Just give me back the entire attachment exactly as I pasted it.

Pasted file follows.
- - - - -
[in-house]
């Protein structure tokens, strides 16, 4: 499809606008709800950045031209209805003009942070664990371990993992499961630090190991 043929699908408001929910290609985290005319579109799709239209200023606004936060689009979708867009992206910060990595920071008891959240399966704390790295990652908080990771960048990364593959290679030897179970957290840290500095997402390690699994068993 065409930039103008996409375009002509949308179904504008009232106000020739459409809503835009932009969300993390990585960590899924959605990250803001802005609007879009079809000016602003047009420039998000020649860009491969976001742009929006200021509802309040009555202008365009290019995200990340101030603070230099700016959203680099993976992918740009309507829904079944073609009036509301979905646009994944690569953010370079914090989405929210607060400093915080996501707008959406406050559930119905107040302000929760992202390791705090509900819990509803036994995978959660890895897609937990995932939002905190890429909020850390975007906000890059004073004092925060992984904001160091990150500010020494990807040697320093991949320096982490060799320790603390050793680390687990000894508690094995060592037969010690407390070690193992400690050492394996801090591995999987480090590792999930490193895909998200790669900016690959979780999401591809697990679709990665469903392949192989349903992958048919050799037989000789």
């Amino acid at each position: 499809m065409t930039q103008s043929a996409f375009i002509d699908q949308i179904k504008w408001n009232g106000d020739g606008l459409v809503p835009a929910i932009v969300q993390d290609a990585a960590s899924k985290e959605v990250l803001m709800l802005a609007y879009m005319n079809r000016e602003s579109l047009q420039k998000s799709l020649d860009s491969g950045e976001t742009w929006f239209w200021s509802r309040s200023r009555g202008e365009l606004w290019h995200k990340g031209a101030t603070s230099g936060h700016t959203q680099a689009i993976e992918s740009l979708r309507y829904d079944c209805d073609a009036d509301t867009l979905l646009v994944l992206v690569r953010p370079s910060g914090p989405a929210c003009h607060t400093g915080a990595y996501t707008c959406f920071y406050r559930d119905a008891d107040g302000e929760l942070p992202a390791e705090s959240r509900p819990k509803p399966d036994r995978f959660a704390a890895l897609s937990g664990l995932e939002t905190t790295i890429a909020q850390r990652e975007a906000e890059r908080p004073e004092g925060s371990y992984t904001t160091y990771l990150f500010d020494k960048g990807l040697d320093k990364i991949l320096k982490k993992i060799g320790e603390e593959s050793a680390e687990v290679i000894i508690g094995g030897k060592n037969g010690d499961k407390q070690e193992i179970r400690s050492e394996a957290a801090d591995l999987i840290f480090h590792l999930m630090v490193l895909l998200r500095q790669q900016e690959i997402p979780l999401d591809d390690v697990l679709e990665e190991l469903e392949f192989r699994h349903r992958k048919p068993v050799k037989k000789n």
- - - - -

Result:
[in-house]
């Protein structure tokens, strides 16, 4: 499809606008709800950045031209209805003009942070664990371990993992499961630090190991 043929699908408001929910290609985290005319579109799709239209200023606004936060689009979708867009992206910060990595920071008891959240399966704390790295990652908080990771960048990364593959290679030897179970957290840290500095997402390690699994068993 065409930039103008996409375009002509949308179904504008009232106000020739459409809503835009932009969300993390990585960590899924959605990250803001802005609007879009079809000016602003047009420039998000020649860009491969976001742009929006200021509802309040009555202008365009290019995200990340101030603070230099700016959203680099993976992918740009309507829904079944073609009036509301979905646009994944690569953010370079914090989405929210607060400093915080996501707008959406406050559930119905107040302000929760992202390791705090509900819990509803036994995978959660890895897609937990995932939002905190890429909020850390975007906000890059004073004092925060992984904001160091990150500010020494990807040697320093991949320096982490060799320790603390050793680390687990000894508690094995060592037969010690407390070690193992400690050492394996801090591995999987480090590792999930490193895909998200790669900016690959979780999401591809697990679709990665469903392949192989349903992958048919050799037989000789």
């Amino acid at each position: 499809m065409t930039q103008s043929a996409f375009i002509d699908q949308i179904k504008w408001n009232g106000d020739g606008l459409v809503p835009a929910i932009v969300q993390d290609a990585a960590s899924k985290e959605v990250l803001m709800l802005a609007y879009m005319n079809r000016e602003s579109l047009q420039k998000s799709l020649d860009s491969g950045e976001t742009w929006f239209w200021s509802r309040s200023r009555g202008e365009l606004w290019h995200k990340g031209a101030t603070s230099g936060h700016t959203q680099a689009i993976e992918s740009l979708r309507y829904d079944c209805d073609a009036d509301t867009l979905l646009v994944l992206v690569r953010p370079s910060g914090p989405a929210c003009h607060t400093g915080a990595y996501t707008c959406f920071y406050r559930d119905a008891d107040g302000e929760l942070p992202a390791e705090s959240r509900p819990k509803p399966d036994r995978f959660a704390a890895l897609s937990g664990l995932e939002t905190t790295i890429a909020q850390r990652e975007a906000e890059r908080p004073e004092g925060s371990y992984t904001t160091y990771l990150f500010d020494k960048g990807l040697d320093k990364i991949l320096k982490k993992i060799g320790e603390e593959s050793a680390e687990v290679i000894i508690g094995g030897k060592n037969g010690d499961k407390q070690e193992i179970r400690s050492e394996a957290a801090d591995l999987i840290f480090h590792l999930m630090v490193l895909l998200r500095q790669q900016e690959i997402p979780l999401d591809d390690v697990l679709e990665e190991l469903e392949f192989r699994h349903r992958k048919p068993v050799k037989k000789n």